A cemetery can be empty of people but crowded with the memories of people we knew, once occupying life in large measure, now confided to two paces of earth or a handful of ashes.
There are some places which are temples of death where the tombs and trees obscure the sky, like the old cemetery in Highgate with its mausoleums edging winding paths and its aping of life, real life, later aped itself by Disneyland. Its trees and bushes in places are jungle like. Other cemeteries are devoid of trees with only little vegetation that struggles for life in a place for the dead, and mainly well ordered, as good regulations. Other cemeteries are fields of white crosses perfectly ordered in green grass, perfectly cut.
Every society has ways of treating its dead enclosed with tradition as well as words of comfort spoken or sung as prayers. Having taken what we needed from this good mother earth, and sometimes taken far more than we needed because we had taken what we desired we return to the arms of that good mother.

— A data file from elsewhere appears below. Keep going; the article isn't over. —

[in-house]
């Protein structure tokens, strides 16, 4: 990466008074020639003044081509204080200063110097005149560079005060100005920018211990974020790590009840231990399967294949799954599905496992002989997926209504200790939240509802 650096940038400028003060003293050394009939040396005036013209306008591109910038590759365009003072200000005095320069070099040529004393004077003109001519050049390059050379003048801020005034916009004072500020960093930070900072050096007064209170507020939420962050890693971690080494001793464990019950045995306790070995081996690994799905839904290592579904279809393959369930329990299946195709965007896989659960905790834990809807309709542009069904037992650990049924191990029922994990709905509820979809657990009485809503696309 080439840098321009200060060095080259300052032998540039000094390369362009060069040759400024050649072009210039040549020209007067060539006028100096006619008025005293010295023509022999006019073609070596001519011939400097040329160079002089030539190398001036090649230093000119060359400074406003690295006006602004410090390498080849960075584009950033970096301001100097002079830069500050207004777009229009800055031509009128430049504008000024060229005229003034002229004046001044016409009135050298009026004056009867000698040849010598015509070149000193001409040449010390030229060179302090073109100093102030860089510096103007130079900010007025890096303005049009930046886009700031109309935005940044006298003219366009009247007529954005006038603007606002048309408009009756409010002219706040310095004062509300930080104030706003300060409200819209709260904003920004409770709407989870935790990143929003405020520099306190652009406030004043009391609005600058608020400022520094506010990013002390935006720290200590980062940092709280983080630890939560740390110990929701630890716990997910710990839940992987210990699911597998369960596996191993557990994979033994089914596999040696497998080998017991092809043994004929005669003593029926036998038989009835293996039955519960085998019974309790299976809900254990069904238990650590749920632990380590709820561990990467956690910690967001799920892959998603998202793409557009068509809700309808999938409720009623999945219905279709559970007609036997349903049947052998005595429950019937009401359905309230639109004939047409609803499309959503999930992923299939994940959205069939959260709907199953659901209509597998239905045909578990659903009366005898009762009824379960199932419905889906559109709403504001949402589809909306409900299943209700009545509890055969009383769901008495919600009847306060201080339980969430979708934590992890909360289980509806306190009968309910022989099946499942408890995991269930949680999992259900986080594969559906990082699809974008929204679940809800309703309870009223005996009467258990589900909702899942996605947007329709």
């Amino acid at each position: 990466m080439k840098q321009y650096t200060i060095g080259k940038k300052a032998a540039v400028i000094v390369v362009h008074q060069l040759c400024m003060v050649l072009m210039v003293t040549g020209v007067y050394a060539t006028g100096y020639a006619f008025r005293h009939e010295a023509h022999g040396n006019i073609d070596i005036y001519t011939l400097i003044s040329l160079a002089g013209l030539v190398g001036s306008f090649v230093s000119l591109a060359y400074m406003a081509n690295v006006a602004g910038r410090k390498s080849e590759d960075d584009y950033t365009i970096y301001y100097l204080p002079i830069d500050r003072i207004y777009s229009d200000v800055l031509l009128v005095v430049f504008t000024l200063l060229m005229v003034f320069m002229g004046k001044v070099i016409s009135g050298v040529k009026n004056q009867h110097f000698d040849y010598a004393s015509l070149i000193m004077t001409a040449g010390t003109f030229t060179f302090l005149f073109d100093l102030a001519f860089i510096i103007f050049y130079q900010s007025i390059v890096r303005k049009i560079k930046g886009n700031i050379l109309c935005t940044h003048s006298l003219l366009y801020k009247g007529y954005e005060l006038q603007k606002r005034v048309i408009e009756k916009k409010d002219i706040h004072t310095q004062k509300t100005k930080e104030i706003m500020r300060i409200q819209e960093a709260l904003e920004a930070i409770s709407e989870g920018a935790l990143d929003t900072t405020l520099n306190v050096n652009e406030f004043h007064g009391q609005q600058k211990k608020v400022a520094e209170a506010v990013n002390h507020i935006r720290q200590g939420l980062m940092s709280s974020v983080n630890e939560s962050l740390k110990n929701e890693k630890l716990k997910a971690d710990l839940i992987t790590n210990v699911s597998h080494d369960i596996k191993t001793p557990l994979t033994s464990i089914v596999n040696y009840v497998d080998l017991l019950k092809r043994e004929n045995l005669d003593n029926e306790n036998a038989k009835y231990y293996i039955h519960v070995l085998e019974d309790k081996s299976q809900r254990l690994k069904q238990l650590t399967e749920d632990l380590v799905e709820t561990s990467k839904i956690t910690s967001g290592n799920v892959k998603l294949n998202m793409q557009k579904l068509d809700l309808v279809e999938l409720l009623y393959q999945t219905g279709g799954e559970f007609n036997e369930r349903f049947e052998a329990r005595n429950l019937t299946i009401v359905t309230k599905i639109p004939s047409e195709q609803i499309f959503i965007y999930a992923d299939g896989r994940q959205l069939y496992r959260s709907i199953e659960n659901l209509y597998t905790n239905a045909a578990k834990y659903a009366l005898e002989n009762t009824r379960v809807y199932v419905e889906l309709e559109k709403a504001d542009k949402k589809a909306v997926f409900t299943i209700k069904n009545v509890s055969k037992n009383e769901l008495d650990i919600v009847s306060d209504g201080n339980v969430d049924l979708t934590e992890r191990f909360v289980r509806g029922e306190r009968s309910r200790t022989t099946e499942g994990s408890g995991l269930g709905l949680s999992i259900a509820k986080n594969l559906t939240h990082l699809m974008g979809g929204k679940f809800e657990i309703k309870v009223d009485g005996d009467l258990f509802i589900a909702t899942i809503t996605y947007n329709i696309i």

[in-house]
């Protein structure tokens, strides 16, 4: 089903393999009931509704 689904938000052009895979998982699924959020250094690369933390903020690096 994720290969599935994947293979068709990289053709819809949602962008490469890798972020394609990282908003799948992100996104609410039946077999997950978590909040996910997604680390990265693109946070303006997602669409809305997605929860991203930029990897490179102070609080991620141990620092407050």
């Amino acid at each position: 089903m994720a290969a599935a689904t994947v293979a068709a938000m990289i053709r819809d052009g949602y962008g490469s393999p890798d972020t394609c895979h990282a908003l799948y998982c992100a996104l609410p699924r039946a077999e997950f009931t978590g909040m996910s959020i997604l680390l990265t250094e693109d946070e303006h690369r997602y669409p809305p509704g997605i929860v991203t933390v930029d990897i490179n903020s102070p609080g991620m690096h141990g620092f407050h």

I have always felt sorry for those whose bodies were laid in large tombs, in shelves or in mighty cathedrals. the remains of Napoleon lie in a massive vase like urn in Les Invalides in Paris, far from the earth; kings and queens laid to rest in the stone floors of stone buildings are denied the chance to return to the arms of the dust from which they sprang. Under the streets of Paris and Roe lie the bones of millions of souls, once buried and then disinterred to be placed in hideous tasteful arrangements, the of strangers skulls piled together, femurs bleached of flesh filed in the next cave.
It is good to visit a cemetery to be reminded of death that will come to all of us living beings. And it is good to think on these things. But it is especially good to leave these places of memories and walk into busy streets where the living are, where I am, alive and glad of it.